I waitressed to pay the rent on my $51-per-month apartment on East Sixth Street and to be able to eat a little more than the nightly fare of free chicken wings and chickpeas at Max’s Kansas City that many subsisted on. The EVO piece I wrote that is most remembered came out of that gig at a deli on Christopher Street when John and Yoko happened in one night and I interpreted their relationship through bits of conversation, body language, and by dissecting leftover pieces of blueberry blintz (A. J. gave me kudos for that one); it was reprinted in the Berkeley Barb and a bunch of other papers too. Read more…

Coca Crystal: Handmaiden, Slum Goddess, Reporter

Coca Crystal -Magic Garden - If I Cant Dance You Can Keep Your Revolution 7.20.03 PM

Coca Crystal (born Jackie Diamond) was EVO’s self-described “gatekeeper,” receptionist, sometime reporter and sometime model until the bitter end, when, as staff and resources dwindled, she became its defacto publisher (she financed the final two issues out of her own purse). Here, she describes how she got her start.

The first time I set foot in the EVO office, it was in the fall of 1969 and I had come to visit with a college friend, Barbara, who was EVO’s secretary.

The office was located on the third floor of the Fillmore East building on Second Avenue and Sixth Street. The place was a wreck. It was freezing, the garbage cans were overflowing, cigarette butts were everywhere, and the walls were covered in fabulous cartoons by the best in underground comix: R. Crumb, Kim Deitch, Spain Rodriguez, Yossarian, Shelton, Art Spiegelman, just to name a few. It was chaos, but a kind of cool chaos.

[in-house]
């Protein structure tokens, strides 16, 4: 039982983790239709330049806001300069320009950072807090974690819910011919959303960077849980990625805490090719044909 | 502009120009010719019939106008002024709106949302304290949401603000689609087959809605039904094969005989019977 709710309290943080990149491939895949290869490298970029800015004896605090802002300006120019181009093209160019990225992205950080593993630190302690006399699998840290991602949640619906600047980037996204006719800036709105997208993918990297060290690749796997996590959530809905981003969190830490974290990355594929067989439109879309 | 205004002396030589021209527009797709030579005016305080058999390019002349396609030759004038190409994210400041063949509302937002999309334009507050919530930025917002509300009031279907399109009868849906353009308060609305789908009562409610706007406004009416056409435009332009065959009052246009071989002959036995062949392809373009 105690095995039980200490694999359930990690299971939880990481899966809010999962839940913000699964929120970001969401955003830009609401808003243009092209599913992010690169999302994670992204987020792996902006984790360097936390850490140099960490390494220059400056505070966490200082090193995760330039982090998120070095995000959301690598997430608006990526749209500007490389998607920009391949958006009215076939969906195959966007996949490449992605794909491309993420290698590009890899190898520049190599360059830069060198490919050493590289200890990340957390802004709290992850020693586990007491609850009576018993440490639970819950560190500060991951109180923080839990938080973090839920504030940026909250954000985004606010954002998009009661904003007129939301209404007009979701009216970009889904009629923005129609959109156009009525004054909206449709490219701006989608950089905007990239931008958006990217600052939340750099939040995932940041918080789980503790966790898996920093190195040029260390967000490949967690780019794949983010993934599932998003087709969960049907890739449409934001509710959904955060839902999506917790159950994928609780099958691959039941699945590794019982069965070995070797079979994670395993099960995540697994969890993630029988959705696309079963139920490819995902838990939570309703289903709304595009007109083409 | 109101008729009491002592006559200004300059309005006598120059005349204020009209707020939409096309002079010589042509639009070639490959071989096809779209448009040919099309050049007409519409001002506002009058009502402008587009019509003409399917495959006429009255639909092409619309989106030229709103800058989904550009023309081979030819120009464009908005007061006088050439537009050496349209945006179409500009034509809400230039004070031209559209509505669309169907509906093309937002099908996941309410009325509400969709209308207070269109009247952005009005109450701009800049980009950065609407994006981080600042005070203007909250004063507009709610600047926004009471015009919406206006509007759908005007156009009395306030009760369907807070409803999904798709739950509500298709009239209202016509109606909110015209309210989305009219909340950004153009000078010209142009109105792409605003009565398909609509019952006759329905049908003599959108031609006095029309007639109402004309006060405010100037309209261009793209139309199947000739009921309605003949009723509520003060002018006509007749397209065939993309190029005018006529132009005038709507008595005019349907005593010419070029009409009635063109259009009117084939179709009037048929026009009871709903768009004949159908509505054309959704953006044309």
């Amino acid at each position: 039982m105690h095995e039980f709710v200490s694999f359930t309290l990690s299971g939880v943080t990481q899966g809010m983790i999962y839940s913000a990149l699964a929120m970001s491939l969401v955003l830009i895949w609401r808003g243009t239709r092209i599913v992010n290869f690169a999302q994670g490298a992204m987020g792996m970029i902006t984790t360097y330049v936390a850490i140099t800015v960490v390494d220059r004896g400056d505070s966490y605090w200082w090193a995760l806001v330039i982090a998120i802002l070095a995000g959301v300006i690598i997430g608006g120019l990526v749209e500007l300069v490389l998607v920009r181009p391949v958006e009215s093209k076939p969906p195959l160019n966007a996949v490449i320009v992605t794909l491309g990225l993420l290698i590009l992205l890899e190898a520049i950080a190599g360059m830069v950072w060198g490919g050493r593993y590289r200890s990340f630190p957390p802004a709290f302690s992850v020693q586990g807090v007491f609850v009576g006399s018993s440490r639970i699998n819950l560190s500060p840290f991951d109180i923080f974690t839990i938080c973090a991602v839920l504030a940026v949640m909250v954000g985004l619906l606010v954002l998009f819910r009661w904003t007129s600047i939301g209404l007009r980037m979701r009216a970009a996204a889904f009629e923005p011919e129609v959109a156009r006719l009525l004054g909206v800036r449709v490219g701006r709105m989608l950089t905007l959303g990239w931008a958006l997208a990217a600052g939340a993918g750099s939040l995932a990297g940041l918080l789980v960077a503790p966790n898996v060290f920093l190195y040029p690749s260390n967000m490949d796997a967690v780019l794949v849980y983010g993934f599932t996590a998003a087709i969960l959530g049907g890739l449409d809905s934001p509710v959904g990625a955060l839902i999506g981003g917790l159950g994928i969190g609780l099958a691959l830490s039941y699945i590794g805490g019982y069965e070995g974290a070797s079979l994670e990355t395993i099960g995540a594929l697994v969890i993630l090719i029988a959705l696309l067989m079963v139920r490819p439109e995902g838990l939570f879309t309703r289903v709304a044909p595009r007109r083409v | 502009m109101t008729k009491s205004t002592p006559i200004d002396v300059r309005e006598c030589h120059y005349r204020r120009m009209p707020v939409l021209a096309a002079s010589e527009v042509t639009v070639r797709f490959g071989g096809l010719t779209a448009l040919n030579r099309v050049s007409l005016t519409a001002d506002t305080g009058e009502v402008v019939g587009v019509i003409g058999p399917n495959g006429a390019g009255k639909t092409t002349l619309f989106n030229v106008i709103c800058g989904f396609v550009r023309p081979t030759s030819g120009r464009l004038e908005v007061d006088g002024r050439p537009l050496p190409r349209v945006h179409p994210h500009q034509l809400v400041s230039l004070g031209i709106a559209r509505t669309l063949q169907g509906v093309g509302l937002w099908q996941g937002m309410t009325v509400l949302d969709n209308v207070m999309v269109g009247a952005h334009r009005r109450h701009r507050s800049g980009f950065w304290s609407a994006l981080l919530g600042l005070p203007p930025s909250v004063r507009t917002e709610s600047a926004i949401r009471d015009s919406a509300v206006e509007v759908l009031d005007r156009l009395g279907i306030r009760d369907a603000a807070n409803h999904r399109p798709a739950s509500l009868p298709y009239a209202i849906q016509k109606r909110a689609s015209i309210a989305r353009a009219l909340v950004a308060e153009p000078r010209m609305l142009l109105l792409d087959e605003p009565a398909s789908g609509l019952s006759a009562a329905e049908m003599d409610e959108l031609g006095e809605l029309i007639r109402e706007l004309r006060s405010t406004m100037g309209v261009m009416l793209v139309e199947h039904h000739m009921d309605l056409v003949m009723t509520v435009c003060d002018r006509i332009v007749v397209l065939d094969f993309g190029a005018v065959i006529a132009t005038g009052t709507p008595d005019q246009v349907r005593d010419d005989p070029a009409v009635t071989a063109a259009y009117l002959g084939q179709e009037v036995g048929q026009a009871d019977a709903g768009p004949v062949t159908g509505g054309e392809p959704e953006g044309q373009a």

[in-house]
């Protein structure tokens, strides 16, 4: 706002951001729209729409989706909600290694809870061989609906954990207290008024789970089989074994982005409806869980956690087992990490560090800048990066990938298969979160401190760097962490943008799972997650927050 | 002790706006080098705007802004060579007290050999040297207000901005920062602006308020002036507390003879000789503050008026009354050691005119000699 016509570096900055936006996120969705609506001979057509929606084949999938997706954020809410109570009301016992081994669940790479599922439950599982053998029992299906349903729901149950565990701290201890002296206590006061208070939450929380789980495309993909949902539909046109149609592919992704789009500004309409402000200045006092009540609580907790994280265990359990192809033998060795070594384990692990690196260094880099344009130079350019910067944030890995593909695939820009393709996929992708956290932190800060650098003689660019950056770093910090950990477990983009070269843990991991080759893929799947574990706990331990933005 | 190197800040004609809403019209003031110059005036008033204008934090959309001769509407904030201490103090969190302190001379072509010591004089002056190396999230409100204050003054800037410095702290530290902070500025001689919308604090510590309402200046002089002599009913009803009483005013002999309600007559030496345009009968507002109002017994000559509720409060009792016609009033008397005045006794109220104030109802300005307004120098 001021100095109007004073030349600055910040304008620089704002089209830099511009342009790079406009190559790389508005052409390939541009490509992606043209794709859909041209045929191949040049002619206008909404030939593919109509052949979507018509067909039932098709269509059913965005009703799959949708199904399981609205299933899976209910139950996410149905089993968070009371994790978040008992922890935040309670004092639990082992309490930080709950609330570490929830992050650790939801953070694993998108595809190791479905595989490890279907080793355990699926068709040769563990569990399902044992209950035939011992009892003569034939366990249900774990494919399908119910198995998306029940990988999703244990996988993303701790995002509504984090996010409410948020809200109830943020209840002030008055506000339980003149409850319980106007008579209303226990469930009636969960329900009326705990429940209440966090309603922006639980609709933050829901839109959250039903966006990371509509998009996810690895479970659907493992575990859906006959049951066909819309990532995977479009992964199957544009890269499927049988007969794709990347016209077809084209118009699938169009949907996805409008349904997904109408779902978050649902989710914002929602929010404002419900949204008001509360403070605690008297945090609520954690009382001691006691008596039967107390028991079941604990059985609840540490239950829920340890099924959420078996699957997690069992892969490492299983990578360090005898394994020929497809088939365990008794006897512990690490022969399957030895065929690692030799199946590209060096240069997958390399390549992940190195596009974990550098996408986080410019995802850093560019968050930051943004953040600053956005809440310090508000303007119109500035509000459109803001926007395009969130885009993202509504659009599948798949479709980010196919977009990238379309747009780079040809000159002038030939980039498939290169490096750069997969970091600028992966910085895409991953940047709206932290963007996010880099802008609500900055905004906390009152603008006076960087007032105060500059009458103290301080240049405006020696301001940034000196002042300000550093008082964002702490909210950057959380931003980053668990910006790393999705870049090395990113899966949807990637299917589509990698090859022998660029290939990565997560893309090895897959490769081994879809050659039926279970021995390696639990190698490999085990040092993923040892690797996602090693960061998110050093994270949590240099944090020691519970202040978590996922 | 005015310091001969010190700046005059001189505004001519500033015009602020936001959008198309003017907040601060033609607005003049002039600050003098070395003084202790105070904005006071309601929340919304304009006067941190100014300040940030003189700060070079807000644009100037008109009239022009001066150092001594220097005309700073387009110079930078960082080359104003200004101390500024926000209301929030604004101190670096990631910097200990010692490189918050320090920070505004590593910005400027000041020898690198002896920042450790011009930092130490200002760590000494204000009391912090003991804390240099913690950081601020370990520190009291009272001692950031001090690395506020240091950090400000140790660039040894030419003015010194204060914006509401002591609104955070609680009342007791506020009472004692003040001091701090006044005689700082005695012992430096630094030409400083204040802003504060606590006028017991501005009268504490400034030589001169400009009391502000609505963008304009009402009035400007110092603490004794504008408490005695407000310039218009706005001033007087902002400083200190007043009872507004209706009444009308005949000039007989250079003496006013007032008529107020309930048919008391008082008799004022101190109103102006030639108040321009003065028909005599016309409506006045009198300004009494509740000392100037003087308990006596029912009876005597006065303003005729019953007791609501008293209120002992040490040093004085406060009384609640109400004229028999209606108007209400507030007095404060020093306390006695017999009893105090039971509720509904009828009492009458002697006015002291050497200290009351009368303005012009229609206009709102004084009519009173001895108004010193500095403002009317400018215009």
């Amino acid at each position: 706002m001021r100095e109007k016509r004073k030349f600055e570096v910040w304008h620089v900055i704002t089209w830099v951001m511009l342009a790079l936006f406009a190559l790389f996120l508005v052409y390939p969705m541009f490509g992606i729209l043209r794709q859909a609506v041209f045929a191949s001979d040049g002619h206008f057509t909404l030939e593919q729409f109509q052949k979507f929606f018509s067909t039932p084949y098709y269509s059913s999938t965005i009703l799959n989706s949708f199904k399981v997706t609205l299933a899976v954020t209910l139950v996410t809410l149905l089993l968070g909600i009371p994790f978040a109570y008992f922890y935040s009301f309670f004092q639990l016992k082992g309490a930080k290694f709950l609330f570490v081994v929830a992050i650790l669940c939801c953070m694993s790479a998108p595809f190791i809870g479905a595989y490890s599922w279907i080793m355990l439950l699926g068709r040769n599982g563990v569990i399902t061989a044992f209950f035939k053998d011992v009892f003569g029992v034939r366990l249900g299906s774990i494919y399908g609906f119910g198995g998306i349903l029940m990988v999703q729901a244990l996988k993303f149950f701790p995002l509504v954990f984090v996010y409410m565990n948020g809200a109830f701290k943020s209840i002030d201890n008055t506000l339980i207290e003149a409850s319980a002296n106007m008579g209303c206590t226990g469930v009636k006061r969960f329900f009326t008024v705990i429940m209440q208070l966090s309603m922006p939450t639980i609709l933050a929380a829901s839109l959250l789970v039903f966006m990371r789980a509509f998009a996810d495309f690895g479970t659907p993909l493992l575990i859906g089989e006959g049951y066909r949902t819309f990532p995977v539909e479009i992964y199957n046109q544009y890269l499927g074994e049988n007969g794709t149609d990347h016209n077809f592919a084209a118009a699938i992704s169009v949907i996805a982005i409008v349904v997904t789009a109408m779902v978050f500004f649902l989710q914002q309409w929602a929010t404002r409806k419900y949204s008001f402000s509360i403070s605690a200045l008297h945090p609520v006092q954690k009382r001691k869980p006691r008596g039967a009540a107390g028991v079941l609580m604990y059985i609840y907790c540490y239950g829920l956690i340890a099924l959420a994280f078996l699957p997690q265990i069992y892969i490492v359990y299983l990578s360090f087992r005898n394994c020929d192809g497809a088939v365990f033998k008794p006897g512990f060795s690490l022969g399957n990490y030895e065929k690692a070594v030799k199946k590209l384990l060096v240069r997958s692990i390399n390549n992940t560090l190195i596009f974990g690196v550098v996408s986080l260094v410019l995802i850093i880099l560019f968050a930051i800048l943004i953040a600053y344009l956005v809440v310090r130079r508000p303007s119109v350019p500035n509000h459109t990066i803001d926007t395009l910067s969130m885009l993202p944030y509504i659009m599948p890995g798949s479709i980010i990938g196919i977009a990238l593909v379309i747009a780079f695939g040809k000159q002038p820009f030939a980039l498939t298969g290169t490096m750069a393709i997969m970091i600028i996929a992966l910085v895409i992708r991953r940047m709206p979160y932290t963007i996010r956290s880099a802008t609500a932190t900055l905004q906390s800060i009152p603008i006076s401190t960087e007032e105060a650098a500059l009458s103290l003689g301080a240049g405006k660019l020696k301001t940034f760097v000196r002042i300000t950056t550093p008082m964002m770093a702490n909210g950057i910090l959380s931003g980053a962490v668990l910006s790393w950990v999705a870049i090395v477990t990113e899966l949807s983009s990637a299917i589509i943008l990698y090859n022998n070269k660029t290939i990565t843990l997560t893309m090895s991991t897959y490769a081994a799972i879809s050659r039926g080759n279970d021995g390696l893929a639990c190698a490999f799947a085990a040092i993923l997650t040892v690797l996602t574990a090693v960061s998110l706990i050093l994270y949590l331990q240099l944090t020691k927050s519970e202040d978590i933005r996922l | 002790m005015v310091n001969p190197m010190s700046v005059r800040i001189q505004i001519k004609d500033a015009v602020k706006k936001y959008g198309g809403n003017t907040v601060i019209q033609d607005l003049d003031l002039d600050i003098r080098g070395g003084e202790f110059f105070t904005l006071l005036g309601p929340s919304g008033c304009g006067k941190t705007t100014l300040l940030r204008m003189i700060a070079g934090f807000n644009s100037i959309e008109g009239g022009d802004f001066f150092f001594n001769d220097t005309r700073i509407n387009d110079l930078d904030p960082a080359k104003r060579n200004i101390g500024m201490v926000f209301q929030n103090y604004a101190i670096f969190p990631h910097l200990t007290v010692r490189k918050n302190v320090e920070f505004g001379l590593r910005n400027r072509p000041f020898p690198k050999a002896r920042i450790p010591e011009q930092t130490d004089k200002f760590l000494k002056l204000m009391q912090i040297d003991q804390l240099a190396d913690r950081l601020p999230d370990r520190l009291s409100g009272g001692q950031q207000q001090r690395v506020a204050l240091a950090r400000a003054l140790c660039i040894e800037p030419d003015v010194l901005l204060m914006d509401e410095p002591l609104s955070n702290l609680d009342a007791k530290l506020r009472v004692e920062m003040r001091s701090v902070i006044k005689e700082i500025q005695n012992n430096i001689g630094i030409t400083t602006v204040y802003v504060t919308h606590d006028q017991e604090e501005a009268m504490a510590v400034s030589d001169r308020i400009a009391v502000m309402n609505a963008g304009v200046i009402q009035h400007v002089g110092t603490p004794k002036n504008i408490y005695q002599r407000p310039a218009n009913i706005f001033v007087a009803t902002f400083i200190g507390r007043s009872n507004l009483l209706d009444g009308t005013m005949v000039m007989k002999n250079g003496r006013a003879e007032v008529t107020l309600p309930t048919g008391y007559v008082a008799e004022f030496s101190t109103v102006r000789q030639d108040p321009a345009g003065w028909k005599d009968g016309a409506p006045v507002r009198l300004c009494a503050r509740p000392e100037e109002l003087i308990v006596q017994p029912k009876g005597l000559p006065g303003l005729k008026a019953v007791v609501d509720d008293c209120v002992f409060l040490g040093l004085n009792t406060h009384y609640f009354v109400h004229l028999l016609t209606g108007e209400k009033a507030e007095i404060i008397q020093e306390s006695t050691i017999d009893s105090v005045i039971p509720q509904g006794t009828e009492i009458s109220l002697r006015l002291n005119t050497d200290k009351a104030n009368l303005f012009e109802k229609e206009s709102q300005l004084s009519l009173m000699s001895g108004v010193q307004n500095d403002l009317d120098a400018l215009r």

The office was in a frenzy to get copy ready for the typesetter, and I was asked if I could type. I said I could and was given the job of typing up the classifieds. I had never seen such weird ads. (“Dominant Iguana seeks submissive zebra,” sex ads, odd employment opportunities, legal advice for pot busts). I had to type while sitting on Allen Katzman’s lap (his idea), wearing my winter coat and gloves. When I had completed the classifieds I was told the other secretary, Marcia, was leaving and I could have her job if I wanted it. The pay was $35 a week. I took the job. Read more…

Allen Katzman and J.C. Suares on the Reportage of Wonderment

Katzman-EVO proposal120